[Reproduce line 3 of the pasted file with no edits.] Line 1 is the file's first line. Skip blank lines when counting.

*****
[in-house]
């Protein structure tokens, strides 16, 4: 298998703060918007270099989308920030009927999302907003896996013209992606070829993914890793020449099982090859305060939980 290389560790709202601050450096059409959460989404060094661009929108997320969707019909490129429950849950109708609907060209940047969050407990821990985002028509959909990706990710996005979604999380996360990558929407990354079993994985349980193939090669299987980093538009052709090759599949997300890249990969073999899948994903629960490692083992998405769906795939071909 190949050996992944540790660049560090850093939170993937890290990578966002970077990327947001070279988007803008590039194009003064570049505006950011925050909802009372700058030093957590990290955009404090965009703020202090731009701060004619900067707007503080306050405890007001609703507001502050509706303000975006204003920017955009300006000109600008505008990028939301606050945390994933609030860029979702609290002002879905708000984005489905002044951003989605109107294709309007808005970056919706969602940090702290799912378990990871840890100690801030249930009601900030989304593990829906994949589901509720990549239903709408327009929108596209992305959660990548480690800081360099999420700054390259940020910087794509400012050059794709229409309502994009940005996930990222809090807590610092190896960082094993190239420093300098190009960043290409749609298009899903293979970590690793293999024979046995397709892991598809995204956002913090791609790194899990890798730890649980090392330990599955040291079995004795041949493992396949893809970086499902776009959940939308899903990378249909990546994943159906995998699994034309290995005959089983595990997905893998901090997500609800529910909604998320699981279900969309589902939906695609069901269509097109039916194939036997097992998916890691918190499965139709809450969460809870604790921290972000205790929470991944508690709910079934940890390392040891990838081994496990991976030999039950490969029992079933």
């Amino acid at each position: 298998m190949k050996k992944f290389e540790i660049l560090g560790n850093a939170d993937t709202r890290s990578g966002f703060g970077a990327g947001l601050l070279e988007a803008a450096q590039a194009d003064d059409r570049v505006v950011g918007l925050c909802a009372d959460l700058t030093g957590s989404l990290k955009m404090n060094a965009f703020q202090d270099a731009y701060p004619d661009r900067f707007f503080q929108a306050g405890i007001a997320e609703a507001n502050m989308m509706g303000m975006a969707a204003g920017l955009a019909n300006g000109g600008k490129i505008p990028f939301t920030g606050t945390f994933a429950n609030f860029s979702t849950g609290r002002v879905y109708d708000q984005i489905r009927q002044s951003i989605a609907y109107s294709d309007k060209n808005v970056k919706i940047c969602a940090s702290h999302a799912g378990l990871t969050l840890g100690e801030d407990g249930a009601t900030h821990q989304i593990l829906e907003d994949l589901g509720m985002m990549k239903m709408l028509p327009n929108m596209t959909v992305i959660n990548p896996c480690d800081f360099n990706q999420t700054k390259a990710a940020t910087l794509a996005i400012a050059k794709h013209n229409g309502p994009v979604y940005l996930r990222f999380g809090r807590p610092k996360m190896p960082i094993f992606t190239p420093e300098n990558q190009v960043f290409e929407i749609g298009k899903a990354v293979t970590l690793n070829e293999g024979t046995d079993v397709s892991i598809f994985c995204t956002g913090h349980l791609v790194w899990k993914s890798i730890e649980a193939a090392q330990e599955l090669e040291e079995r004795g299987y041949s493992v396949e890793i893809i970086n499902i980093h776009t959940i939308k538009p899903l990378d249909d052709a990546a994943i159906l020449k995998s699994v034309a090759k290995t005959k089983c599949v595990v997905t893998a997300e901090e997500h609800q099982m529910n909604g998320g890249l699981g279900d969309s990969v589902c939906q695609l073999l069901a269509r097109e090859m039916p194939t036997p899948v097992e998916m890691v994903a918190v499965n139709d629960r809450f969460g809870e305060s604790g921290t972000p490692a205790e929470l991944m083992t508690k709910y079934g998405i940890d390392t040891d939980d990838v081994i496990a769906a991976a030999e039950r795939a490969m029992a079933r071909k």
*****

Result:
């Amino acid at each position: 298998m190949k050996k992944f290389e540790i660049l560090g560790n850093a939170d993937t709202r890290s990578g966002f703060g970077a990327g947001l601050l070279e988007a803008a450096q590039a194009d003064d059409r570049v505006v950011g918007l925050c909802a009372d959460l700058t030093g957590s989404l990290k955009m404090n060094a965009f703020q202090d270099a731009y701060p004619d661009r900067f707007f503080q929108a306050g405890i007001a997320e609703a507001n502050m989308m509706g303000m975006a969707a204003g920017l955009a019909n300006g000109g600008k490129i505008p990028f939301t920030g606050t945390f994933a429950n609030f860029s979702t849950g609290r002002v879905y109708d708000q984005i489905r009927q002044s951003i989605a609907y109107s294709d309007k060209n808005v970056k919706i940047c969602a940090s702290h999302a799912g378990l990871t969050l840890g100690e801030d407990g249930a009601t900030h821990q989304i593990l829906e907003d994949l589901g509720m985002m990549k239903m709408l028509p327009n929108m596209t959909v992305i959660n990548p896996c480690d800081f360099n990706q999420t700054k390259a990710a940020t910087l794509a996005i400012a050059k794709h013209n229409g309502p994009v979604y940005l996930r990222f999380g809090r807590p610092k996360m190896p960082i094993f992606t190239p420093e300098n990558q190009v960043f290409e929407i749609g298009k899903a990354v293979t970590l690793n070829e293999g024979t046995d079993v397709s892991i598809f994985c995204t956002g913090h349980l791609v790194w899990k993914s890798i730890e649980a193939a090392q330990e599955l090669e040291e079995r004795g299987y041949s493992v396949e890793i893809i970086n499902i980093h776009t959940i939308k538009p899903l990378d249909d052709a990546a994943i159906l020449k995998s699994v034309a090759k290995t005959k089983c599949v595990v997905t893998a997300e901090e997500h609800q099982m529910n909604g998320g890249l699981g279900d969309s990969v589902c939906q695609l073999l069901a269509r097109e090859m039916p194939t036997p899948v097992e998916m890691v994903a918190v499965n139709d629960r809450f969460g809870e305060s604790g921290t972000p490692a205790e929470l991944m083992t508690k709910y079934g998405i940890d390392t040891d939980d990838v081994i496990a769906a991976a030999e039950r795939a490969m029992a079933r071909k």